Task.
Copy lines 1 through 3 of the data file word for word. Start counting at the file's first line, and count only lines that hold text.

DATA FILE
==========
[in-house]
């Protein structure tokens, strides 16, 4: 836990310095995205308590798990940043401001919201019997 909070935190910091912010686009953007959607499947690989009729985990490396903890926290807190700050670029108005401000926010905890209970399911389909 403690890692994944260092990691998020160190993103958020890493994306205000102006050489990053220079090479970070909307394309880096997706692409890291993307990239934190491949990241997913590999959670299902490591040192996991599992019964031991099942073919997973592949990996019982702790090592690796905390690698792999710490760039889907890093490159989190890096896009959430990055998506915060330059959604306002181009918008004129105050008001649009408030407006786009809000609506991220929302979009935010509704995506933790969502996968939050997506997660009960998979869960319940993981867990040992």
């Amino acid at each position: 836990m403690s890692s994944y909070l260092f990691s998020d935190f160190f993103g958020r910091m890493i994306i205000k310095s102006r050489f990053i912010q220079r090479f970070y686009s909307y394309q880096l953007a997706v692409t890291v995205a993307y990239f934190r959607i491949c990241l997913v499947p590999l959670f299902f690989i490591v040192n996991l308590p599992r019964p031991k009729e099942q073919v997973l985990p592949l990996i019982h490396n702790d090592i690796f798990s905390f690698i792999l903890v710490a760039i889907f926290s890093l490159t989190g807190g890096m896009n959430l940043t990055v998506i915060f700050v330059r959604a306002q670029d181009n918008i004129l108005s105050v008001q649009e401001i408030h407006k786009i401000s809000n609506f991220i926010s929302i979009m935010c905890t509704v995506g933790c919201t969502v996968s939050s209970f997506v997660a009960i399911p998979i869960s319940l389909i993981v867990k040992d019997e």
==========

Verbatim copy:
[in-house]
């Protein structure tokens, strides 16, 4: 836990310095995205308590798990940043401001919201019997 909070935190910091912010686009953007959607499947690989009729985990490396903890926290807190700050670029108005401000926010905890209970399911389909 403690890692994944260092990691998020160190993103958020890493994306205000102006050489990053220079090479970070909307394309880096997706692409890291993307990239934190491949990241997913590999959670299902490591040192996991599992019964031991099942073919997973592949990996019982702790090592690796905390690698792999710490760039889907890093490159989190890096896009959430990055998506915060330059959604306002181009918008004129105050008001649009408030407006786009809000609506991220929302979009935010509704995506933790969502996968939050997506997660009960998979869960319940993981867990040992």
């Amino acid at each position: 836990m403690s890692s994944y909070l260092f990691s998020d935190f160190f993103g958020r910091m890493i994306i205000k310095s102006r050489f990053i912010q220079r090479f970070y686009s909307y394309q880096l953007a997706v692409t890291v995205a993307y990239f934190r959607i491949c990241l997913v499947p590999l959670f299902f690989i490591v040192n996991l308590p599992r019964p031991k009729e099942q073919v997973l985990p592949l990996i019982h490396n702790d090592i690796f798990s905390f690698i792999l903890v710490a760039i889907f926290s890093l490159t989190g807190g890096m896009n959430l940043t990055v998506i915060f700050v330059r959604a306002q670029d181009n918008i004129l108005s105050v008001q649009e401001i408030h407006k786009i401000s809000n609506f991220i926010s929302i979009m935010c905890t509704v995506g933790c919201t969502v996968s939050s209970f997506v997660a009960i399911p998979i869960s319940l389909i993981v867990k040992d019997e």